By changing the way the cryptocurrency Ethereum, it is possible that electricity consumption could be reduced nationwide. The amount of electricity saved is similar to Ireland and Austria, suggests a paper published in the data science journal Patterns.
Bitcoin, the largest cryptocurrency, is believed to consume more electricity than Finland. It has even been suggested that Bitcoin emissions could exceed the global savings currently achieved from driving EVs, the article states.
Like all cryptocurrencies, Ethereum relies on the blockchain. A blockchain is a huge, constantly updated database that records all transactions. Previously, this was maintained and verified by a system called Proof of Work. This system is used by many cryptocurrencies, including Bitcoin. New cryptocurrency coins were awarded to companies and volunteers whose computers helped run the network.
The more work you complete, the higher your chances of creating new coins. This has led companies to set up huge warehouses with computers that run 24/7, often powered by fossil fuels, the article suggests. however, at an event called The merge on September 15th, Ethereum switched to a system called Proof of Stake. With this system, the possibility of creating new coins is no longer dependent on the amount of computational work done.
The technical complexity of the switch can be compared to rebuilding the foundation of a skyscraper while standing. However, a peer-reviewed Perspective suggests that it reduced Ethereum’s power consumption by at least 99.84%. The Ethereum blockchain also supports other coins and crypto products such as non-fungible tokens (NFTs) worth hundreds of millions of dollars. But Alex de Vries, author of the paper and a data science and economics researcher at the VU University Amsterdam in the Netherlands, warns that computers may have simply switched to creating other cryptocurrencies.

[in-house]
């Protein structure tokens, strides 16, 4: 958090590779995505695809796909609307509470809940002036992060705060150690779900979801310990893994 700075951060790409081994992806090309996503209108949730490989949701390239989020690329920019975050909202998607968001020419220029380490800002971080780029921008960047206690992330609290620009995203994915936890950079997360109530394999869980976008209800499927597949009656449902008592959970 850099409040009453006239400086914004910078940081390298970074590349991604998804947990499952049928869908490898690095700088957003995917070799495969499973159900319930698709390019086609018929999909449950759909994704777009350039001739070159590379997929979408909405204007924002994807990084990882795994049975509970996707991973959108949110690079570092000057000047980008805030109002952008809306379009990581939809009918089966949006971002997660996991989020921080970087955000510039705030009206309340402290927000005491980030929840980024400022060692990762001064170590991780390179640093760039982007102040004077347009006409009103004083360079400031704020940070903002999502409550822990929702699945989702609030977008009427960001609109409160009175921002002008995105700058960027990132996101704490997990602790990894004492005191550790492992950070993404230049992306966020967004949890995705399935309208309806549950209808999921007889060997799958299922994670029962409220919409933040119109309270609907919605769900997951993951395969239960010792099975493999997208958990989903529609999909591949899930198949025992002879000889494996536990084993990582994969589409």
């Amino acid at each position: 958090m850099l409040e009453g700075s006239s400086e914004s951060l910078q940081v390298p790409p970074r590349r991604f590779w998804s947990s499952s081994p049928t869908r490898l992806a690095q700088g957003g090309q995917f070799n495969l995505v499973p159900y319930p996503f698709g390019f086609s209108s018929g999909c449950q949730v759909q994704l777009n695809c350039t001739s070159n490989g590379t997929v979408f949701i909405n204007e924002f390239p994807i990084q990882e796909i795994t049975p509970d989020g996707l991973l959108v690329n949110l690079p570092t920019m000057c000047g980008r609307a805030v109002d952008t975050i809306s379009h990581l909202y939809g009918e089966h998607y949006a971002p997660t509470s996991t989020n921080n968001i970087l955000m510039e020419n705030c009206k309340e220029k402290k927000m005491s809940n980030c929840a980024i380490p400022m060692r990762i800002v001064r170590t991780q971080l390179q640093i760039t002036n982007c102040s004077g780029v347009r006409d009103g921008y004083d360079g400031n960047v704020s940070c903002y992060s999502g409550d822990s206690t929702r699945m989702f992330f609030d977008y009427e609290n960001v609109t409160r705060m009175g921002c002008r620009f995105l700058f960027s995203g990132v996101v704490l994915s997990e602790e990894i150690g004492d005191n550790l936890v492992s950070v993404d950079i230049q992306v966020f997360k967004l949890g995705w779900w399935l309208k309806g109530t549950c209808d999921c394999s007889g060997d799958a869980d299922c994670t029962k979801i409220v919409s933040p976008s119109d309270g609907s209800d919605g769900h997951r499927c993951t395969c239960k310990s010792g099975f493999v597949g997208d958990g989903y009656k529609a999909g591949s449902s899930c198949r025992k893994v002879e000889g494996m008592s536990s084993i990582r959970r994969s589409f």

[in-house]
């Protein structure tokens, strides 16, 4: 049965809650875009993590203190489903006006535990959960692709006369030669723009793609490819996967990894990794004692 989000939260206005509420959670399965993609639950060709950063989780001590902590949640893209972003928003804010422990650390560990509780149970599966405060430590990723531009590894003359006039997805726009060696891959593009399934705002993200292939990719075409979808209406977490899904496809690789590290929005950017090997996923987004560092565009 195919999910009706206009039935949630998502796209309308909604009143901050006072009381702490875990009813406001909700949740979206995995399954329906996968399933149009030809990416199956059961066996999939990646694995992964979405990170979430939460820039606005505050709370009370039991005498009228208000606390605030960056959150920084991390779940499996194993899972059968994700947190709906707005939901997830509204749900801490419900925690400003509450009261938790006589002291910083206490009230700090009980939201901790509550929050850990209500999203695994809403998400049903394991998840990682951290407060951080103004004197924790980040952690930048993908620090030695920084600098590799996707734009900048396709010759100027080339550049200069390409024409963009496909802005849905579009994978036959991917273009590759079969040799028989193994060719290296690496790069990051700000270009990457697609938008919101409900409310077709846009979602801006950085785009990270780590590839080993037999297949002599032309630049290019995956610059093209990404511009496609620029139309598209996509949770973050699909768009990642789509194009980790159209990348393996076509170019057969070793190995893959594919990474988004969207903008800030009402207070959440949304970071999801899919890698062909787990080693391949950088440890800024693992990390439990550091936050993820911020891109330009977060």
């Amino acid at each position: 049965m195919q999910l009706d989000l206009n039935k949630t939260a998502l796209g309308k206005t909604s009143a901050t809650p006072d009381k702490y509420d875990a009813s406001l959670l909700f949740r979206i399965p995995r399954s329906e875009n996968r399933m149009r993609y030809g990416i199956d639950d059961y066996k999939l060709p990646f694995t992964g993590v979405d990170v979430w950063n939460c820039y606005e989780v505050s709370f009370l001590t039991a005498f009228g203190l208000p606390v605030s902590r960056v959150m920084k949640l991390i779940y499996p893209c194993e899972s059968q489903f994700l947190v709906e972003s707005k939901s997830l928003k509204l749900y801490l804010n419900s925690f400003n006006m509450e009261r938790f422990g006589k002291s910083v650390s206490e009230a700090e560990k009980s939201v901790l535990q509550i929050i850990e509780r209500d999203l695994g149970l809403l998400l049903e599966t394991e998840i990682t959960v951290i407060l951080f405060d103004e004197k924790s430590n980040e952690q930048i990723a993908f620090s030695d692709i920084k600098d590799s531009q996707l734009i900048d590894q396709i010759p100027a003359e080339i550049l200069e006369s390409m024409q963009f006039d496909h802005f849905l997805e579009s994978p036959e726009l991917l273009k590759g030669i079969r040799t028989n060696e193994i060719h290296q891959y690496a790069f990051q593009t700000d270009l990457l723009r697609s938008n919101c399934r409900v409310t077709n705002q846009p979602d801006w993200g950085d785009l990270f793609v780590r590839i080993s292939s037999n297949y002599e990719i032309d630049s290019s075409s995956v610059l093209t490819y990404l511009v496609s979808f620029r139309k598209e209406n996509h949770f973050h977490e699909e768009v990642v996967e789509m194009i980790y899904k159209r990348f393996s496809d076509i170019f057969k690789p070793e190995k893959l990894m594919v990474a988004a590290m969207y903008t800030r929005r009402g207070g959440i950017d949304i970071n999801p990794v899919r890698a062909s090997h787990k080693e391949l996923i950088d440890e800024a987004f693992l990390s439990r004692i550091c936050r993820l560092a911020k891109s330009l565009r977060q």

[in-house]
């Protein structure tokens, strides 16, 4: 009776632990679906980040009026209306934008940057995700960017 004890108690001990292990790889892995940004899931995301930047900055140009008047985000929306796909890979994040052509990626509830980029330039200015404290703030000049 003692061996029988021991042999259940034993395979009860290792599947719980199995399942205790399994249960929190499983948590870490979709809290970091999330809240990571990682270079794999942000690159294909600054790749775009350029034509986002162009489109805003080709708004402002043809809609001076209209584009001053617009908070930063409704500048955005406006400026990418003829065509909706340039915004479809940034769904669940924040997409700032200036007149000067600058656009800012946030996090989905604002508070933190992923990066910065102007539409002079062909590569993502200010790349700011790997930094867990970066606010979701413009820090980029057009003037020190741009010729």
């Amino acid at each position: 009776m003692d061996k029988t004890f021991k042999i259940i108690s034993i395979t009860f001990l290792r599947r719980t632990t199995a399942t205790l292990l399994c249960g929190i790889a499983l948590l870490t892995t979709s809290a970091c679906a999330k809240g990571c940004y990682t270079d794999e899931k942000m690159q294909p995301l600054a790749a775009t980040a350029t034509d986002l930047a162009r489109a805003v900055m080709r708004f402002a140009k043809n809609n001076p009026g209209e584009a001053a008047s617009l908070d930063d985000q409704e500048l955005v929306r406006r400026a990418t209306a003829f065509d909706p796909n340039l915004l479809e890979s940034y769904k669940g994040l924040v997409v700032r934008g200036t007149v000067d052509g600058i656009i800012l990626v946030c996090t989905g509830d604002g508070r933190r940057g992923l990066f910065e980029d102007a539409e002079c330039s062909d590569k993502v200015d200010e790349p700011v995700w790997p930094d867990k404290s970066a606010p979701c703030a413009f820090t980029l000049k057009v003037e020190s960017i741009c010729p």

In September 2022, the White House Office of Science and Technology Policy said legal restrictions on energy-intensive cryptocurrency mining should be considered.
Mr. De Vries said: “The Bitcoin community has been very anti-change but the Ethereum community has shown that despite concerns and resistance, it is possible to make the necessary changes on a live blockchain, which means that the Bitcoin community may need a little bit of a nudge from the outside to actually make things happen.”
Gavin Brown, associate professor at the University of Liverpool, told BBC News: To achieve this, the new regulatory outlook is an important instrument. However, it has been profitable for Bitcoin and Ethereum enthusiasts to clean up their acts in order to attract money from institutional investors such as banks and pension funds. “A lot of this money may want to invest in crypto right now, but won’t be able to do so until crypto is more sustainable,” he said.
De Vries also argued that “blockchain-based systems remain relatively inefficient compared to centralized alternatives,” and that the Ethereum community has raised concerns over environmental concerns regarding crypto assets. He warned that it was too early to declare “complete victory”.
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